Editorials

Setting global health research priorities

BMJ 2003; 326 doi: http://dx.doi.org/10.1136/bmj.326.7392.722 (Published 05 April 2003) Cite this as: BMJ 2003;326:722

Burden of disease and inherently global health issues should both be considered

  1. Ronald Labonte, director,
  2. Jerry Spiegel, assistant professor
  1. Saskatchewan Population Health and Evaluation Research Unit, University of Saskatchewan, Saskatoon, Canada S7N 5E5
  2. Liu Institute for Global Issues, University of British Columbia, Vancouver, Canada V6T 1Z2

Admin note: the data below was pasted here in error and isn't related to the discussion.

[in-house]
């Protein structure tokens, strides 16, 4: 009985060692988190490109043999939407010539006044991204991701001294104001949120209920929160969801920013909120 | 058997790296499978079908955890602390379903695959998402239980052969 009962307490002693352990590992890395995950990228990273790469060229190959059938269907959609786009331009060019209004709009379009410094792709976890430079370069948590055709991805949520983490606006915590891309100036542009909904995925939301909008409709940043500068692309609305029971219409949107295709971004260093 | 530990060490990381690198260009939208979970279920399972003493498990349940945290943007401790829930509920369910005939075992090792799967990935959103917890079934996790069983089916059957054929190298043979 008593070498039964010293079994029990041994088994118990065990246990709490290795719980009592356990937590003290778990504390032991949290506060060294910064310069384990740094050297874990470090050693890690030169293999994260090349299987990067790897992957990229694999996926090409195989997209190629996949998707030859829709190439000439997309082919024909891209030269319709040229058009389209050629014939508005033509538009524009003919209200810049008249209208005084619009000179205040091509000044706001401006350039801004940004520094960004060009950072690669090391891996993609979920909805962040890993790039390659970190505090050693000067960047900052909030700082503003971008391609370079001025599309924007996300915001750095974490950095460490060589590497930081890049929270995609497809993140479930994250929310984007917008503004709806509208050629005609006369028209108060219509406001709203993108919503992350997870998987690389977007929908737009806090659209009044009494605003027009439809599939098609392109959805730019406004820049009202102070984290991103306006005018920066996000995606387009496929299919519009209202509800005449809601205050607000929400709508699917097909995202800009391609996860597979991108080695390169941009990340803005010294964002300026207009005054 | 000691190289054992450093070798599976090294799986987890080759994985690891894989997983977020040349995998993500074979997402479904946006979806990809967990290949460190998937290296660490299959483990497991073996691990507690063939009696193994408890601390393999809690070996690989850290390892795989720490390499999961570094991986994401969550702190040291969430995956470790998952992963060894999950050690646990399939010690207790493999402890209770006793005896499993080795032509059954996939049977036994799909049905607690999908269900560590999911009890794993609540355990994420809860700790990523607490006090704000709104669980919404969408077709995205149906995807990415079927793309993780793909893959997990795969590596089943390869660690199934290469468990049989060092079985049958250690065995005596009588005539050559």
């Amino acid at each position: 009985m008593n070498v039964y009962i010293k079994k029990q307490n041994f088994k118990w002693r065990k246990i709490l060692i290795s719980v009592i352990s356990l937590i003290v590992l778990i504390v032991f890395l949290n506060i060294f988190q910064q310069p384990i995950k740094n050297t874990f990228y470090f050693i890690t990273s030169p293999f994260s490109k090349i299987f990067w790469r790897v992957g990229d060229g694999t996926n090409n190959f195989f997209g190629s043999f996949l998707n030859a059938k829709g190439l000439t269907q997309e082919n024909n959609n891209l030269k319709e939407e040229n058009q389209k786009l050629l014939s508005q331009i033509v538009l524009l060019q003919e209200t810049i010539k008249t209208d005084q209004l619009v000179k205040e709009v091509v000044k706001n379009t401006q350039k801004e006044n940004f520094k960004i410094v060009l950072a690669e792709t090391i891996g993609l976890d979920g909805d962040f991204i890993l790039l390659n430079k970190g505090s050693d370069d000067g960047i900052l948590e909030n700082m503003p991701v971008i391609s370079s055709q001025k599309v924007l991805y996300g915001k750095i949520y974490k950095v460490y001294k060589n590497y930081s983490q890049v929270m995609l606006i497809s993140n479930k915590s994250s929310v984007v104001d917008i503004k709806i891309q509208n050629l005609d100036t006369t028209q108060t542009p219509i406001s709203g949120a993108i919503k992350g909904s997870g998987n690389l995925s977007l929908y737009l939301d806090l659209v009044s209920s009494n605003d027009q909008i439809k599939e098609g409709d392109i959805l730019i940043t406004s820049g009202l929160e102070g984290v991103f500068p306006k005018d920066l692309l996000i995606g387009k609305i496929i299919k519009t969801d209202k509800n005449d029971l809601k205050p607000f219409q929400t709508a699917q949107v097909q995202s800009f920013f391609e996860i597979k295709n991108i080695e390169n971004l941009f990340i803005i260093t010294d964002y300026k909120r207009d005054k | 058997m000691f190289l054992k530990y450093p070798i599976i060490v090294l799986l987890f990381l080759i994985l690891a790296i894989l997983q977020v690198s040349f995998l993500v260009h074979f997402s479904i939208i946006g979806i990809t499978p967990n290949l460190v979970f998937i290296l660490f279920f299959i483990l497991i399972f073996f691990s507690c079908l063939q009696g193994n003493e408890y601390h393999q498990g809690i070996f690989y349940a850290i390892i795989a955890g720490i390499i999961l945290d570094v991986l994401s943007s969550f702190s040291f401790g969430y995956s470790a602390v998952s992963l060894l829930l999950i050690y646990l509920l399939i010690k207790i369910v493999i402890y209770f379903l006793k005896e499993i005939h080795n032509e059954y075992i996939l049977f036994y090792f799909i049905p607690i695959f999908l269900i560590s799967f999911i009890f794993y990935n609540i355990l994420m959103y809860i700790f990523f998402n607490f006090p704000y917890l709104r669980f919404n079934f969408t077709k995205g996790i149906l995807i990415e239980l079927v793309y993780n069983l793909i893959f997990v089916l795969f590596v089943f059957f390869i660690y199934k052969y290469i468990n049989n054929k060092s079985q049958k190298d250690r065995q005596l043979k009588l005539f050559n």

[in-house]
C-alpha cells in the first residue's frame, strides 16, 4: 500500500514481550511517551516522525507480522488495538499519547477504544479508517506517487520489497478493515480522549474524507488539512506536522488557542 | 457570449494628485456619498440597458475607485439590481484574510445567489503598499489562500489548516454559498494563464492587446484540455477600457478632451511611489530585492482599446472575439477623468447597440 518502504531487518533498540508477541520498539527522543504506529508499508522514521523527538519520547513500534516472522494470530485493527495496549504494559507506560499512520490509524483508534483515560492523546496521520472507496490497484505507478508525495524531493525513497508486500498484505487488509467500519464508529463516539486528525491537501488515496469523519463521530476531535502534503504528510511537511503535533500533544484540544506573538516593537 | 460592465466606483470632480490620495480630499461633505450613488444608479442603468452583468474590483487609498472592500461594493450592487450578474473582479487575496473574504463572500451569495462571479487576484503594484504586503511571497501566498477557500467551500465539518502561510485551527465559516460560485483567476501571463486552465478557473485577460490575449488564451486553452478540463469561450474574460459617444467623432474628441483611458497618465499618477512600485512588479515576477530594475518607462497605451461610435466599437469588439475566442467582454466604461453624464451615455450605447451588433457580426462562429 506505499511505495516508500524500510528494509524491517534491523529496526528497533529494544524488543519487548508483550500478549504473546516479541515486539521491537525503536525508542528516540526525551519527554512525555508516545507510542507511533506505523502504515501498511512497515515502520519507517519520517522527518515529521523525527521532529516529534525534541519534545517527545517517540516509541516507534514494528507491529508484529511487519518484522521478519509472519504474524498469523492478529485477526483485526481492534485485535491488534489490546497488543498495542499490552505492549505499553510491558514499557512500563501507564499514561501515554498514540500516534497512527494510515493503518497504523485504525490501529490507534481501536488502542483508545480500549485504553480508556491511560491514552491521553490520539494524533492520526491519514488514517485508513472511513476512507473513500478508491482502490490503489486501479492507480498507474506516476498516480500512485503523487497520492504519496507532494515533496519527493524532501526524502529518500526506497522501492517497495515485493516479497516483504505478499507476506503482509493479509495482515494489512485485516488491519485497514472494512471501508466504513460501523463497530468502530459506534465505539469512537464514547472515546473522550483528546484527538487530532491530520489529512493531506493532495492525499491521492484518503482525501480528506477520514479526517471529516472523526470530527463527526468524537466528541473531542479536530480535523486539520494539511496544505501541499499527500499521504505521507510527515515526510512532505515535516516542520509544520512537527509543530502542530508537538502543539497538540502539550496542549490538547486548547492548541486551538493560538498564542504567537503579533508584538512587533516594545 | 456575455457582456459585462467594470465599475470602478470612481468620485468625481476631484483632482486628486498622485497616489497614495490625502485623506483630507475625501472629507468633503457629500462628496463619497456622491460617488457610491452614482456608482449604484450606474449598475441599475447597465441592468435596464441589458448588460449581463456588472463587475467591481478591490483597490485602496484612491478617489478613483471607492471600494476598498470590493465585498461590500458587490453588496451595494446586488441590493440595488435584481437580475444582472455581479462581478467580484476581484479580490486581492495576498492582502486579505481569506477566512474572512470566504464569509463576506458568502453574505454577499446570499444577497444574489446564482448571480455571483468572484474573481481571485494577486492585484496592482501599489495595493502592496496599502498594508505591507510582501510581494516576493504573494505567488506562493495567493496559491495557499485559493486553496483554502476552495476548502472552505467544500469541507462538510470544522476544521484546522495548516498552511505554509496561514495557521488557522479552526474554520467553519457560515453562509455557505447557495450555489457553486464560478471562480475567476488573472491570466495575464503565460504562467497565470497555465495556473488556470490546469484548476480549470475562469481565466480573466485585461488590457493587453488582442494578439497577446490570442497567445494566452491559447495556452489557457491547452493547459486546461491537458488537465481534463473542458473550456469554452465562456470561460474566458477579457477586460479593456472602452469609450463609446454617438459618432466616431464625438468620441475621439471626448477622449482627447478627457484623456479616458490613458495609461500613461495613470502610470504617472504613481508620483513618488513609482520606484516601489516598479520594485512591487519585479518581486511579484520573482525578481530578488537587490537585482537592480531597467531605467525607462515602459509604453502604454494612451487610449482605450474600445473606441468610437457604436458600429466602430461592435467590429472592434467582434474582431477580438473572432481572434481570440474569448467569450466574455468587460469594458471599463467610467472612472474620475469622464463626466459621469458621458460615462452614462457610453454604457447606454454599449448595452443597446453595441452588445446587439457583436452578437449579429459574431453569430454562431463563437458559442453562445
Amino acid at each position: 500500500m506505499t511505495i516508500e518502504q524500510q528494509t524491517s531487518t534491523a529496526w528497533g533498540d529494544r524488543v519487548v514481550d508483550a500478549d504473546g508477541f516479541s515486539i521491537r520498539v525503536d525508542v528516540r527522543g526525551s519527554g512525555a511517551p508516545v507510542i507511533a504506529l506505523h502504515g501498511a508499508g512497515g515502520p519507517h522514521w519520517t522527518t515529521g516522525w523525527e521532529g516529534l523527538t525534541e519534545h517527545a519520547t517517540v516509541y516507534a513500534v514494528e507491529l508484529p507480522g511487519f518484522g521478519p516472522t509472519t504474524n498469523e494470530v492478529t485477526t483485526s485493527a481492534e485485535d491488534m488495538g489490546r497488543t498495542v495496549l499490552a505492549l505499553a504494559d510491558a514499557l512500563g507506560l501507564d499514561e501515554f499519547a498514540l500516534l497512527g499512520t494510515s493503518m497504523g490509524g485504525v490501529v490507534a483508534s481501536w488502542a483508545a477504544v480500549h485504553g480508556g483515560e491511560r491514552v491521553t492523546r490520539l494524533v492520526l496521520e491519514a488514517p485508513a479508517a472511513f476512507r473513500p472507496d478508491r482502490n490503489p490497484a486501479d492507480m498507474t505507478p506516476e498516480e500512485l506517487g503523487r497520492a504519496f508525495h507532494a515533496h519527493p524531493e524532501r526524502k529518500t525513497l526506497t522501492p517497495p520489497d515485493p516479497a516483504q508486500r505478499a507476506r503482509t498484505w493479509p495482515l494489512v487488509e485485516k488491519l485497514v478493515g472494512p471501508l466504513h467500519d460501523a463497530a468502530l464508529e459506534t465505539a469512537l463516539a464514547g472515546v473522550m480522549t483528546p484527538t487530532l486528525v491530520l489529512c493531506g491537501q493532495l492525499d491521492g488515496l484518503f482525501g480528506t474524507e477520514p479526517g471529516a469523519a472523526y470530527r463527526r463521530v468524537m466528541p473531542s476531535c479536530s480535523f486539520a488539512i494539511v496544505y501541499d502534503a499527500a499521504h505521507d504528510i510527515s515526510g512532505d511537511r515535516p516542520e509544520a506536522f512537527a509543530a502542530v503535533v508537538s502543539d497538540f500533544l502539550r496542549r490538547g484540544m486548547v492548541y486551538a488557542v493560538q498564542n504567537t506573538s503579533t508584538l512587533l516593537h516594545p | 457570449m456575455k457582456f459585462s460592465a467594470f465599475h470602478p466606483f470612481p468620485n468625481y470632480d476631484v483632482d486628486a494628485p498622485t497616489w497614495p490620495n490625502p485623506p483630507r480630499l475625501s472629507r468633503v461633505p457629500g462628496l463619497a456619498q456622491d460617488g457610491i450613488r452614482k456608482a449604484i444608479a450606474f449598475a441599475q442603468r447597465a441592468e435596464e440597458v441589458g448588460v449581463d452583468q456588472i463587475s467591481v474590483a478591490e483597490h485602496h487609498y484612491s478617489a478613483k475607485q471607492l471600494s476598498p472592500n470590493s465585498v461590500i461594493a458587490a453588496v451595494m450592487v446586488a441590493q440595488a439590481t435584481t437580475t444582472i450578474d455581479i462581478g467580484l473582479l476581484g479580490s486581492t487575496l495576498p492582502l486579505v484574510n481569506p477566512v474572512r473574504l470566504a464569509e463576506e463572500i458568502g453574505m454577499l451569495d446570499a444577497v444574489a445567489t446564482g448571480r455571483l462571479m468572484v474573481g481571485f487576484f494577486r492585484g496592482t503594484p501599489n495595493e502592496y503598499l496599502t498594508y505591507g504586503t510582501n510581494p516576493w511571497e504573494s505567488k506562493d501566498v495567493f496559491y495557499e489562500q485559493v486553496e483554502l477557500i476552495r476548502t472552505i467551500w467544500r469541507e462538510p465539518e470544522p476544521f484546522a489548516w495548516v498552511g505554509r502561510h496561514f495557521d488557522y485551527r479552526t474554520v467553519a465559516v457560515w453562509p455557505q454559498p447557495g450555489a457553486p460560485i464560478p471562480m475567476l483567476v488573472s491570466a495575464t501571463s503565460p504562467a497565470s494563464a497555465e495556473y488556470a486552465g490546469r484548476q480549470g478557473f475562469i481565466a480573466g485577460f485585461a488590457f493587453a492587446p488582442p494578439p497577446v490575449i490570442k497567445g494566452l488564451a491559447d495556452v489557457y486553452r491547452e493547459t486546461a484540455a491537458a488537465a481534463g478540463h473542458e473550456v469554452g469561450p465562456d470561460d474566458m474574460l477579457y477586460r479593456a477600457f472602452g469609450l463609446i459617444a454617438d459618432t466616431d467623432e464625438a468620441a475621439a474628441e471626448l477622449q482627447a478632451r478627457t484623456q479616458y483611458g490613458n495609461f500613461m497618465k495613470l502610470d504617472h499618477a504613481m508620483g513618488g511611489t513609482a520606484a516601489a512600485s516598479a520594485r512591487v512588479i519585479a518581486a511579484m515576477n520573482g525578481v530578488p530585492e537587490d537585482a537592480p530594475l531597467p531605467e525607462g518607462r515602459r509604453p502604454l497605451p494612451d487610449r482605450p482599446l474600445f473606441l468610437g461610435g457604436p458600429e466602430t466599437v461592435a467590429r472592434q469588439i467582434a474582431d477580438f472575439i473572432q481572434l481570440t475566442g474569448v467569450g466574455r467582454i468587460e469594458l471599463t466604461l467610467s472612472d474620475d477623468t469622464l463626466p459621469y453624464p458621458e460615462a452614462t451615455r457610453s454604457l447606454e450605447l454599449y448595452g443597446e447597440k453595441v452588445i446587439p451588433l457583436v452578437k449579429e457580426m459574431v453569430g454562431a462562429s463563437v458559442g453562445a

When the G8 countries met in Canada in 2002 the topics of security, health, and Africa figured prominently. The three issues are related. Africa's human health is reeling from HIV/AIDS and other infectious diseases, posing national and regional security risks. The continent's economic health is stagnant or eroding, the result of structural adjustment programmes,1 domestic conflicts, corruption, and deteriorating human health. Recognising the complexities of these entwined relations, the G8 Africa action plan included a commitment to support health research on diseases prevalent in Africa. How well G8 member nations—Canada, the United States, England, France, Germany, Italy, Japan, and Russia—abide by this commitment is a matter of time and lobbying efforts. But what form should this new health research investment take? Should it emphasise specific diseases affecting poor people most, as favoured by the Commission on Macroeconomics and Health of the World Health Organization?2 Should it heed the call of biotechnology researchers, who have tabled their list of “top 10” research investments for global health, which range from better …

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